Utah’s ‘clean slate’ law goes into effect to expunge old, minor criminal charges

Feb 10, 2022, 12:46 PM | Updated: 1:59 pm

SALT LAKE CITY— A bill passed in 2019 to clear old and minor criminal records for those who have remained crime-free for a specific period of time went into effect Thursday. Utah is the second state in the country to implement a “clean slate” law.

“We believe in the rule of law and that people should be held accountable when a law is broken. But we also believe in second chances,” said Gov. Spencer Cox. “Utah’s clean slate law is a common-sense policy that will help people find housing, get jobs and contribute back to their communities after paying their debt to society.”

According to a release, one in four Utahns have some type of record and can cause challenges in acquiring housing or employment. Nearly 500,000 Utahns have been identified for automatic clearance so far.

“For the courts, this law is about access to justice, an issue we care deeply about,” said Ron Gordon, state court administrator. “We know that our legal systems have barriers and that many of our neediest Utahns require a lawyer to help them and cannot afford one. Criminal record expungement is one of these areas. Due to cost, the complicated process, lack of knowledge, and lack of legal representation, less than 10% of people eligible to clear their records have made it through the process. Utah’s clean slate law changes this landscape completely.”

Under the clean slate law, cases dismissed with prejudice and certain misdemeanor convictions will be automatically expunged under the following qualifications:

  • Individuals must remain conviction-free for 5-7 years (depending on the level of the offense) in order to qualify.
  • Covered offenses include misdemeanor A drug possession, most misdemeanor B and C level offenses, and all infractions.
  • Utah’s clean slate law will not clear any felony records, domestic violence-related offenses, sex offenses, simple assault or DUI offenses.
  • Utah’s clean slate law has numerical limits, which means that some individuals will have too many total records to qualify for any automatic clearance.

The release states that Utah’s courts will first clear records from cases that have been dismissed or resulted in acquittal. Within this category, there are 218,000 records and over 800,000 combined cases. All will be automatically expunged. However, the release clarified that they will not all be expunged at once, but that it will happen over a period of months.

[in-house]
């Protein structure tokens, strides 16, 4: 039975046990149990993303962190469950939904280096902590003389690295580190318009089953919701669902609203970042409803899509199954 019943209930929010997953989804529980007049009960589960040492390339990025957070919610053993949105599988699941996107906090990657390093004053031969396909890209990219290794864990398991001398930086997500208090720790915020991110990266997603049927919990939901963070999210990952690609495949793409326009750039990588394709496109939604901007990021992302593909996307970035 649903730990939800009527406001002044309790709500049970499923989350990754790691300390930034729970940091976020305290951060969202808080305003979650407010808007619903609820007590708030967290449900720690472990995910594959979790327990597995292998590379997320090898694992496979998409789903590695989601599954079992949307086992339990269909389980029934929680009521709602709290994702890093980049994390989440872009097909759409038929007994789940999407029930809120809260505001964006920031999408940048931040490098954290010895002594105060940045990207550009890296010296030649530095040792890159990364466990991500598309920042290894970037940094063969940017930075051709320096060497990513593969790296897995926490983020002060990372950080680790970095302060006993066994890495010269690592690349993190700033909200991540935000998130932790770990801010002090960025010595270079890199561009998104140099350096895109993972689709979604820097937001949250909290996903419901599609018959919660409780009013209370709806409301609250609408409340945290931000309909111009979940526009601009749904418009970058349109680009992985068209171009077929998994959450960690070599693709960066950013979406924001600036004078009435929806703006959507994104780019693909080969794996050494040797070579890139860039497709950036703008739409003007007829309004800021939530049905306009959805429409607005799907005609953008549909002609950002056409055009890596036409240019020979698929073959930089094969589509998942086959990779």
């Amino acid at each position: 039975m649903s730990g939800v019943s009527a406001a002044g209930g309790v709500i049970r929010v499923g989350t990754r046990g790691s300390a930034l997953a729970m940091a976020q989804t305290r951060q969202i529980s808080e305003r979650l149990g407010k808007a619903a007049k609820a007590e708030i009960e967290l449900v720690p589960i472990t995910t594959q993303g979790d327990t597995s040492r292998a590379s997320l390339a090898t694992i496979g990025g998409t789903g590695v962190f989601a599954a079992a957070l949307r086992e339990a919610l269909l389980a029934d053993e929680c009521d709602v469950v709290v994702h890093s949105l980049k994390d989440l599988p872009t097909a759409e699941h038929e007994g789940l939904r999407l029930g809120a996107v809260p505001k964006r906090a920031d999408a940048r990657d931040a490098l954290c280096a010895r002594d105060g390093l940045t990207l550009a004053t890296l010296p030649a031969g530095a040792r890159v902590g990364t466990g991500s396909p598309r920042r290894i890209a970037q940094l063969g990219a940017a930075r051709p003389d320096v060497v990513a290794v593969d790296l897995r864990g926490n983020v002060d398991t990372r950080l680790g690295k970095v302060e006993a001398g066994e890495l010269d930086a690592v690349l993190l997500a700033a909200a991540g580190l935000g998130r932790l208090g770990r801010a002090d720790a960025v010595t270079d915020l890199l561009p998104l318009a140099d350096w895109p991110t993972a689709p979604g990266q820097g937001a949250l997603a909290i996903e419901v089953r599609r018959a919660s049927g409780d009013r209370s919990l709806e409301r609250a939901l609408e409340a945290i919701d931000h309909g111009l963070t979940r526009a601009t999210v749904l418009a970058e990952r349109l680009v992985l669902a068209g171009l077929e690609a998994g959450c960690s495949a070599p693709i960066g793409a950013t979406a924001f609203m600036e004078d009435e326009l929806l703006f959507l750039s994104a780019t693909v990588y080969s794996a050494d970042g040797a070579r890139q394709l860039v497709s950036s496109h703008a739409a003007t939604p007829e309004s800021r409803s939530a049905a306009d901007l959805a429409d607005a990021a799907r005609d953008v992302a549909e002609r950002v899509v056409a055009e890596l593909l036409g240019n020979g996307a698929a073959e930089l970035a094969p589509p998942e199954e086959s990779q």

“Clean slate is a key step to rebuild our workforce and drive our economic recovery forward,” said Derek Miller, president & CEO of the Salt Lake Chamber and Downtown Alliance. “The smart policy of automating the expungement process will give thousands of deserving Utahns the second chances they deserve, while at the same time making our state a better place to live and work. It represents a common-sense solution for closing the justice and opportunity gaps – one that will further solidify our status as the best state for business.”

Code for America played a vital role in the effort to automate Utah’s clean slate law as part of its national effort to make automatic record clearance the standard across the country. Code for America, in partnership with the Utah Administrative Office of the Courts, created an algorithm to automatically identify all the conviction cases that were immediately eligible to be cleared and receive record clearance relief once the law took effect. Utah’s courts are now adopting Code for America’s code and technical process to identify eligible conviction records on their own and continually clear records as they meet eligibility requirements.

“The fundamental shift – moving from a petition-based process to an automatic process – will help Utah achieve record clearance equitably, expeditiously, and at scale,” said Meilani Santillan, Code for America’s criminal justice program director. “We’re proud that because of our work, almost 500,000 people will receive conviction relief starting this month. A conviction should not be a life sentence to poverty, and this achievement will help tens of thousands of people in Utah have access to jobs, housing and other opportunities that they otherwise might be denied.”

In addition, the nonprofit group Clean Slate Utah was formed to help raise awareness of Utah’s law and educate the public about automatic record clearance.

Clean Slate Utah will help to answer general questions about automatic expungement versus petition-based expungement, connect individuals to free legal resources, and cover the cost of non-waivable BCI fees for those who qualify.

More information about Clean Slate Utah can be found here.

Utah’s Clean Slate Law from Clean Slate Utah on Vimeo.

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Utah’s ‘clean slate’ law goes into effect to expunge old, minor criminal charges